Bridging the GAP, Changing the Game-An Injection of New CMO DNA
Thursday, February 15, 2007
You know, I never thought I’d write about this topic, but here it comes. You’ve all been beaten over the head with the concept of the marketing and sales divide: it’s creating tremendous barriers for companies because sales doesn’t have the tools and marketing is unclear of how to make an impact. The divide means that customers buy into a value proposition that’s misaligned from the actual experience or value they get from a solution or how it’s been sold; they’re bombarded with information and marketing campaigns that have nothing to do with the real issues that keep them up at night. Sales is pitching products and features while marketing is working to up-level the conversation to one that is issue-driven and audience-relevant; sales won’t adopt…
…everyone runs in place.
At its core, the problem is simple: in most organizations, what sales needed from marketing yesterday is not what it needs today. The competitive landscape is much different—product parity rules. Today, it’s all about evidence and not fancy slide-ware. The battle is not the market of many, but the market of one… one customer. And to further the confusion, sales needs marketing but is not used to engaging in the way necessary to get the greatest bang. Not to mention that the lack of a consistent nomenclature causes sales and marketing expectations to clash—loudly.
Many outsiders have claimed to know why; they’ve written hundreds of articles with trite, tactical advice on how you can fix it. Like: “Meet more often” or “Partner with sales executives.”
What I need to tell you, however, is that the problem is more fundamental than that. It’s the people you have on the bus, the skills they bring to the table, how they make decisions and how they execute that gets and keeps marketing in trouble with sales. What can you really do about it? How can you address the issue at its root so it finally—and really—gets solved? Inject yourself with some new CMO DNA—it’s going around; I’ve seen others using it. Here’s what it looks like—and how you can fake it if you don’t happen to have the right genetic code!
Here’s part 1 of the new CMO DNA…
- Do what successful companies do—build inside/outside marketing leadership. If you’ve read Blueprint to a Billion [http://www.blueprinttoabillion.com], a book written by friend and colleague Dave Thomson, you’ll recall that he talked about the seven essentials for companies to reach exponential growth and $1B. One of the essentials his research revealed is the idea of Inside-Outside Leadership: make sure there’s someone focused on leading inside the company—motivating and managing teams, partnering with stakeholders, tackling process and effectiveness—and someone leading outside-wards—constantly gathering insight, visioning and building bridges, keeping their finger on the pulse of the market. If you’re in the CMO seat, and if you happen to be the outside person, you need a trusted right hand with an operational focus; one who can drive results, measure what matters, and lock everything your team does to corporate growth. The true test is that he or she can school your CFO on customer retention and profitability, and Return on Marketing Investment! He or she owns the ‘marketing operations’—the marketing accounting as we call it internally. You’ve heard it said: creative is dying. Sexy brochures and nifty newsletters are PERISHABLE. So you can stand to be more like the new-DNA CMO: focused on the outside—how does the market, how do our customer and partners, perceive us? What’s our real reputation….not what do we pay branding firms to tell us.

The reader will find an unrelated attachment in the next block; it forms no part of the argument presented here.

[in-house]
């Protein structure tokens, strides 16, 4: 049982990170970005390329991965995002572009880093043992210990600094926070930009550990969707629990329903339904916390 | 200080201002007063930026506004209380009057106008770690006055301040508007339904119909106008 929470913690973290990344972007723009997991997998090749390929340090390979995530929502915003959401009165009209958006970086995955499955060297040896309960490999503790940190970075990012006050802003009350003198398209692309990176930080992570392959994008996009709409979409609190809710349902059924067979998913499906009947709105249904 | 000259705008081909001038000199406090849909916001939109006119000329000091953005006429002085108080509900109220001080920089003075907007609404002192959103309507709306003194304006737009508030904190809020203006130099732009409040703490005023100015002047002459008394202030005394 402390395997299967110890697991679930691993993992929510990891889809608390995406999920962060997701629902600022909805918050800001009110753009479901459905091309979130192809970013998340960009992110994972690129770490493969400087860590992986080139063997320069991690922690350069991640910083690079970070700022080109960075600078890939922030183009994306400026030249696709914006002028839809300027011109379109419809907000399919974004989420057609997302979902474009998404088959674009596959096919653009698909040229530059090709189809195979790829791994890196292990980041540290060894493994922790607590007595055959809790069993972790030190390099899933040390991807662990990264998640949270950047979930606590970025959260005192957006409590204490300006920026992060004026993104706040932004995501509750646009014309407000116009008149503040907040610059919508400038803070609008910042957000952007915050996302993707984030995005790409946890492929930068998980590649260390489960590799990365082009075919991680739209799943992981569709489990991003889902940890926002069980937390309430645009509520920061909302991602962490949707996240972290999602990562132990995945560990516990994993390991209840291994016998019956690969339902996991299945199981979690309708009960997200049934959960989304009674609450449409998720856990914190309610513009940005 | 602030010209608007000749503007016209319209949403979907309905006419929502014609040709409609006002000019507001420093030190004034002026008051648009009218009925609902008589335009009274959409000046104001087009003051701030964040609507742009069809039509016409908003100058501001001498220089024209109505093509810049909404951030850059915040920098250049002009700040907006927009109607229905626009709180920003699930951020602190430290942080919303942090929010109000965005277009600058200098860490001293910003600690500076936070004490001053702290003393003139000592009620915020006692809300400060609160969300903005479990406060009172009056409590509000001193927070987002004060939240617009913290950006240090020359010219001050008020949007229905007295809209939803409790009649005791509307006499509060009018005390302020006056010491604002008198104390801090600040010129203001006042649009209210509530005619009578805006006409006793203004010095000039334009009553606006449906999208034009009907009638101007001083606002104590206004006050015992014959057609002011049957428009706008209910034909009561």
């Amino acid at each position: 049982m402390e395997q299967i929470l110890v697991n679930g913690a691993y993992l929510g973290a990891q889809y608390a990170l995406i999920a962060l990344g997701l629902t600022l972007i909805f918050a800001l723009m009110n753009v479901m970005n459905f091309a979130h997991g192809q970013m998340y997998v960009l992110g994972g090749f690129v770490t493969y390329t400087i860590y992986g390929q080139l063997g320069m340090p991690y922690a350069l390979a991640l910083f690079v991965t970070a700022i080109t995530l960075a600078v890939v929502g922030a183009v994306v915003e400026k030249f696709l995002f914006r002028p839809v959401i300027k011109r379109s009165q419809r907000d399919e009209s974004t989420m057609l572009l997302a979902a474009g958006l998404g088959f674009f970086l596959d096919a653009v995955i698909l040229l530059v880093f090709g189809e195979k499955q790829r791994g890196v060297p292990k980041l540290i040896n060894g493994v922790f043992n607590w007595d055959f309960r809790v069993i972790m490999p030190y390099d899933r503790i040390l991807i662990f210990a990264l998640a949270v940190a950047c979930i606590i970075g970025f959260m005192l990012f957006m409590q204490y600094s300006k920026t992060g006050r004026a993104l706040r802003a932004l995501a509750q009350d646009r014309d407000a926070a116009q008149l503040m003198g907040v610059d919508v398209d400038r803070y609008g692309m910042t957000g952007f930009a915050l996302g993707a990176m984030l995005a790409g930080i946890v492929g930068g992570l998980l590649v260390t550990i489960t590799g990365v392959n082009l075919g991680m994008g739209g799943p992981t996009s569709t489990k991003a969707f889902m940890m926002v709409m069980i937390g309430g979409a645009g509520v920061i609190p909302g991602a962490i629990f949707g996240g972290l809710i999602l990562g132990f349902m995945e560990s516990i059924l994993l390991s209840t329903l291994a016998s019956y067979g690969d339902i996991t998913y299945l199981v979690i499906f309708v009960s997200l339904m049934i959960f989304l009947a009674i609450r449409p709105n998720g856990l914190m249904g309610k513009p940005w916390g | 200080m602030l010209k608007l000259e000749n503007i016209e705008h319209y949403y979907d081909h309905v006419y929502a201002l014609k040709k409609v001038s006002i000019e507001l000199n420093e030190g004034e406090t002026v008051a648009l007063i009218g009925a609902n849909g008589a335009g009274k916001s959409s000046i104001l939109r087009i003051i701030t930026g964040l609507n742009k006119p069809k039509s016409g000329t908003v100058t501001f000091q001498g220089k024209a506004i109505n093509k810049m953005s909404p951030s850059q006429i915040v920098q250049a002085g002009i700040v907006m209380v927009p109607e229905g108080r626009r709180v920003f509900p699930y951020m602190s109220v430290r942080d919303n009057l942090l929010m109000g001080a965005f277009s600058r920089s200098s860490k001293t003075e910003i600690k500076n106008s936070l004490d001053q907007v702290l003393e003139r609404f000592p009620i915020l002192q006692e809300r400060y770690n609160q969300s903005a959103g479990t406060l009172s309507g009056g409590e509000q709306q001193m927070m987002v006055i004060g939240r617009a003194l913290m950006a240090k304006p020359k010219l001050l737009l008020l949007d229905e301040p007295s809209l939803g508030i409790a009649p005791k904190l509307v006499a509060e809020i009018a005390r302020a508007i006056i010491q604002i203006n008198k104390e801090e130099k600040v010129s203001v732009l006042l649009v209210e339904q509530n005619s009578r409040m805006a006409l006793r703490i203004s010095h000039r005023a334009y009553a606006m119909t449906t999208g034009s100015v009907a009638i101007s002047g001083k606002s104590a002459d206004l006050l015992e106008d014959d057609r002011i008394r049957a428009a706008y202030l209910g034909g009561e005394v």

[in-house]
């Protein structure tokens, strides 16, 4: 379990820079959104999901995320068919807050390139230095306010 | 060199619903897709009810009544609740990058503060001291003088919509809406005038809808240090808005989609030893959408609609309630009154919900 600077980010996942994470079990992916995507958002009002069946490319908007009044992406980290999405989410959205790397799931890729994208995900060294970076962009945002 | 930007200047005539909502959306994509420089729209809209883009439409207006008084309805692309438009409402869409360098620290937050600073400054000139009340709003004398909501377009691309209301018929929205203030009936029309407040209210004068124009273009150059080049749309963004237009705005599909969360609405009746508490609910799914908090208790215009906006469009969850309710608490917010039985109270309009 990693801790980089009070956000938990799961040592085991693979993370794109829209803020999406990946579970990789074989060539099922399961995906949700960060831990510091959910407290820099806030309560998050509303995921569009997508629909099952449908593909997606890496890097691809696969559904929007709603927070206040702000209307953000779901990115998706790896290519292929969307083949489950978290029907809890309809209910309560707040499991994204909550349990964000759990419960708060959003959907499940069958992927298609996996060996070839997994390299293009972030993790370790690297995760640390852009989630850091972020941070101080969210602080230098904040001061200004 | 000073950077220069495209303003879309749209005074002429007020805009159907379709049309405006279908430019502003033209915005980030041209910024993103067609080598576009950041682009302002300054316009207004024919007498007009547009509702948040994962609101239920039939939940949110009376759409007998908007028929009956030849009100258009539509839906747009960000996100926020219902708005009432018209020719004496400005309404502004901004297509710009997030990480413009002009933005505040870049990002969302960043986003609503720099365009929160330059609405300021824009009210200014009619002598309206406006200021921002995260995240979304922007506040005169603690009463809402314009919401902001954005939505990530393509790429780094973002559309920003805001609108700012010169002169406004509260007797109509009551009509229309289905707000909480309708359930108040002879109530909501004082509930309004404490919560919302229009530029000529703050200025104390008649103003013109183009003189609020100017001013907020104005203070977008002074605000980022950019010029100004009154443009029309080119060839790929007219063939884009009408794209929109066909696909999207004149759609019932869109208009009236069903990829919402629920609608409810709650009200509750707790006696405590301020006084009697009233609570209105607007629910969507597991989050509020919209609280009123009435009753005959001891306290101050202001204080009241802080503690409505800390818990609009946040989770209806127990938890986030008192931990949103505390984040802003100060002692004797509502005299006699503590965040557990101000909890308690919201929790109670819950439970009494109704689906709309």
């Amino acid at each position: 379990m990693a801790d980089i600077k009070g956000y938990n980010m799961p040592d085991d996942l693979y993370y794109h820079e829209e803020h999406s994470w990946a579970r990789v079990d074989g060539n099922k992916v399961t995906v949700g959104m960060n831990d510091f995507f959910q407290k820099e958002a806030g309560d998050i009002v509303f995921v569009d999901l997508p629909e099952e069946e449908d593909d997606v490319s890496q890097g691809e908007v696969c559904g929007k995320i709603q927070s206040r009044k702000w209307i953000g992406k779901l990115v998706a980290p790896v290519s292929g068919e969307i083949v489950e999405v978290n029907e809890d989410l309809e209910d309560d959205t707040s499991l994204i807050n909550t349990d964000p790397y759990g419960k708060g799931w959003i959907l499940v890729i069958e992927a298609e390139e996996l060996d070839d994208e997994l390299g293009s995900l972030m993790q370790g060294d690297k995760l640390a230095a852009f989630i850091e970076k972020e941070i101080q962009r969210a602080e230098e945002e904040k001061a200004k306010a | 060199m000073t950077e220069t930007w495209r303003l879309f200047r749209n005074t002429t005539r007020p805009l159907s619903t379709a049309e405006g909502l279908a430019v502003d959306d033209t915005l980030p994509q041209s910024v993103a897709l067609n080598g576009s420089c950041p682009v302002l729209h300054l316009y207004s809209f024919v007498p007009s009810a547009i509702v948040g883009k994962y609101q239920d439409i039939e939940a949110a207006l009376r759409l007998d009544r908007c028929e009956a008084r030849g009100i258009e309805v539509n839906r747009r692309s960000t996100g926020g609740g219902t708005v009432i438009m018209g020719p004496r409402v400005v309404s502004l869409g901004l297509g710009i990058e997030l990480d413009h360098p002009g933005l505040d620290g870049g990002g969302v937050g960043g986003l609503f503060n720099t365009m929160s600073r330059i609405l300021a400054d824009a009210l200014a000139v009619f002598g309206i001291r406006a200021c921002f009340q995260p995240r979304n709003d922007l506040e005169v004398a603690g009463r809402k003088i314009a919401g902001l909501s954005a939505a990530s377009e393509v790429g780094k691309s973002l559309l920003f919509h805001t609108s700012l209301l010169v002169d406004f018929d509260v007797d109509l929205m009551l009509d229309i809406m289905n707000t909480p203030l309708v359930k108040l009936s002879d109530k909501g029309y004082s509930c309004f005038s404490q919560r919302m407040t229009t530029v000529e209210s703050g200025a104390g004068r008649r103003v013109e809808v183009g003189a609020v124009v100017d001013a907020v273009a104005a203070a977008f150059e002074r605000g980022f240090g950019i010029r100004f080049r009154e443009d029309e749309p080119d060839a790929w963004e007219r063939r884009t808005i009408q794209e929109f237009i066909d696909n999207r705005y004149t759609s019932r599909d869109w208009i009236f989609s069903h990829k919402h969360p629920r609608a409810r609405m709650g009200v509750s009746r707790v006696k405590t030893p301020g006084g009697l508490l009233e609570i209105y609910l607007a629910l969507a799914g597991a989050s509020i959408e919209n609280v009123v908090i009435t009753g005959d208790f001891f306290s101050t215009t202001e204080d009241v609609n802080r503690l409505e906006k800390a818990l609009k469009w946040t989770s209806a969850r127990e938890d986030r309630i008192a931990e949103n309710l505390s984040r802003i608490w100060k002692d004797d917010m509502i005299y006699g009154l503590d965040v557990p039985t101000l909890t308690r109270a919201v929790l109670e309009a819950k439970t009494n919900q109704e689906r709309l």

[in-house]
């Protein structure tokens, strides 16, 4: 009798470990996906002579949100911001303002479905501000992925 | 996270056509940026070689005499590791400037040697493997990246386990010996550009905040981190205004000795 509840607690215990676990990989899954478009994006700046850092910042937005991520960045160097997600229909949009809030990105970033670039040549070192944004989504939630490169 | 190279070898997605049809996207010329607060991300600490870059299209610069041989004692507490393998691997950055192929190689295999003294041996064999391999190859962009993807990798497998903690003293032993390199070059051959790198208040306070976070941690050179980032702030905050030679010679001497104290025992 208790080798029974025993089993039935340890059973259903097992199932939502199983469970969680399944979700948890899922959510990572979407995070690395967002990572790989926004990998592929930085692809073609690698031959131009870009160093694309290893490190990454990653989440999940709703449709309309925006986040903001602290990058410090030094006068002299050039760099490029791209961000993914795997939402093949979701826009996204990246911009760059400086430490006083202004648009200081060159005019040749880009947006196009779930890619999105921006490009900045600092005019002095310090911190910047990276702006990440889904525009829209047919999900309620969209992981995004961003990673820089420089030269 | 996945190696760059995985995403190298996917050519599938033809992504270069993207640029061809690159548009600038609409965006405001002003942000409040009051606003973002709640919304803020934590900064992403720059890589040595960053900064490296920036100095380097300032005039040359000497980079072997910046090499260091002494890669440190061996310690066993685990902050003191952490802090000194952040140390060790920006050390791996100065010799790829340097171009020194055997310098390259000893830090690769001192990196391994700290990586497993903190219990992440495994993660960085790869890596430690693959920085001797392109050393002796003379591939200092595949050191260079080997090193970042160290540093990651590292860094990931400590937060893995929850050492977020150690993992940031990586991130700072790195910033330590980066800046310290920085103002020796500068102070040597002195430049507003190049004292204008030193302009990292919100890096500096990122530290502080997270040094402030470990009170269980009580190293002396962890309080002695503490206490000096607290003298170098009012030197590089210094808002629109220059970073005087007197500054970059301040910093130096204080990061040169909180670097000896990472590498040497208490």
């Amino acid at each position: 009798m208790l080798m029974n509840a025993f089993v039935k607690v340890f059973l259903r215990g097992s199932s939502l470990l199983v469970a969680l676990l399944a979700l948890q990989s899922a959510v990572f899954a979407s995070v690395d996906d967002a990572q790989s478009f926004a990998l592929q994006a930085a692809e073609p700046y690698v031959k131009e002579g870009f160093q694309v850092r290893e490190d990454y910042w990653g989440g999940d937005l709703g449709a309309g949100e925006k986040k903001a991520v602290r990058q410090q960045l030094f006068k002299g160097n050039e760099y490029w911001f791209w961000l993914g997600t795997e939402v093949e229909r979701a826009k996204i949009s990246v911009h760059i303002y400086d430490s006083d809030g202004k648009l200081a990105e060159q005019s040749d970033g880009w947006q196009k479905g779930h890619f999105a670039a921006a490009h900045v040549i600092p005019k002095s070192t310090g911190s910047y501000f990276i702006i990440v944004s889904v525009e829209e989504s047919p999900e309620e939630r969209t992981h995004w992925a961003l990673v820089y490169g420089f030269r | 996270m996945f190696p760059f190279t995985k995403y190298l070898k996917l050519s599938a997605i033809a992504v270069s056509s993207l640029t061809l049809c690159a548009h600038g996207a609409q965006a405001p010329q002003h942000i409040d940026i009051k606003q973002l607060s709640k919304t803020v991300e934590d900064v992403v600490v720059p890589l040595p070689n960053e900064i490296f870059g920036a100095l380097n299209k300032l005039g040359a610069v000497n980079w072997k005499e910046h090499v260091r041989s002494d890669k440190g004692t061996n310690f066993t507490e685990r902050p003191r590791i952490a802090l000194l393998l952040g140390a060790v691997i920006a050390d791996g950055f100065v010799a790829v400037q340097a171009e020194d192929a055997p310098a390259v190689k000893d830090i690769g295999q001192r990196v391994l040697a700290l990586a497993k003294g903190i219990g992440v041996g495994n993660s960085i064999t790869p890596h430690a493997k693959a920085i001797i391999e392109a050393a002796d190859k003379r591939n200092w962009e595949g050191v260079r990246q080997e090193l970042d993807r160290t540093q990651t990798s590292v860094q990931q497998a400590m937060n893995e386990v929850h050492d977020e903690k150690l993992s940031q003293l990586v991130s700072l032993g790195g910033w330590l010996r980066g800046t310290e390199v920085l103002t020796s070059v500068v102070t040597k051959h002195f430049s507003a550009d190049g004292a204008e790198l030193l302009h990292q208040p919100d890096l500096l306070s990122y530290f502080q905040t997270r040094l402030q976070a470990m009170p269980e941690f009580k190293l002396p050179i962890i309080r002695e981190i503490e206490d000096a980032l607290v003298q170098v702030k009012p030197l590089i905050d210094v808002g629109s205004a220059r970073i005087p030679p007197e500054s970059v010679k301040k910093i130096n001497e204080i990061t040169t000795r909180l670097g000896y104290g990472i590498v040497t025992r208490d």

- Get new skills onboard. I find in so many marketing organizations that everyone is a project manager—working with vendors and inside teams to move content, get things produced, etc. And that tells me that marketing is doing too much, managing too many priorities. The most effective marketing organizations I see are those with skill diversity, a tidbit supported by the CMO of GE, Dan Henson, at the latest Red Herring CMO Conference http://www.cmo2007.com
If you’re a senior marketer, that means people with honed market and customer segmentation skills. Powerful inbound and product strategy people and process and measurement people. Let me share a little something about two new-DNA CMOs. Google’s CMO said that the average GMAT score in his marketing department is over 700—read very bright, highly analytical folks. The head of marketing at GE has, himself, run three P&Ls and has been a business leader for over 20 years. If you don’t have a lot of time for skills mapping, walk through the halls and determine what percentage of your team understands:
- Strategy Maps—Harvard-based approach to tracking inputs to strategy and actions to outputs and results
- Porter 5-Forces—‘nuf said
- Customer and market Segmentation Analysis
- Go-to-Market methodologies
- Selling mechanics and methodologies—Target Account Selling, Solution Selling
Part 2 of the new CMO DNA is coming soon…
Promise Phelon, CEO Founder Promise.Phelon@phelongroup.com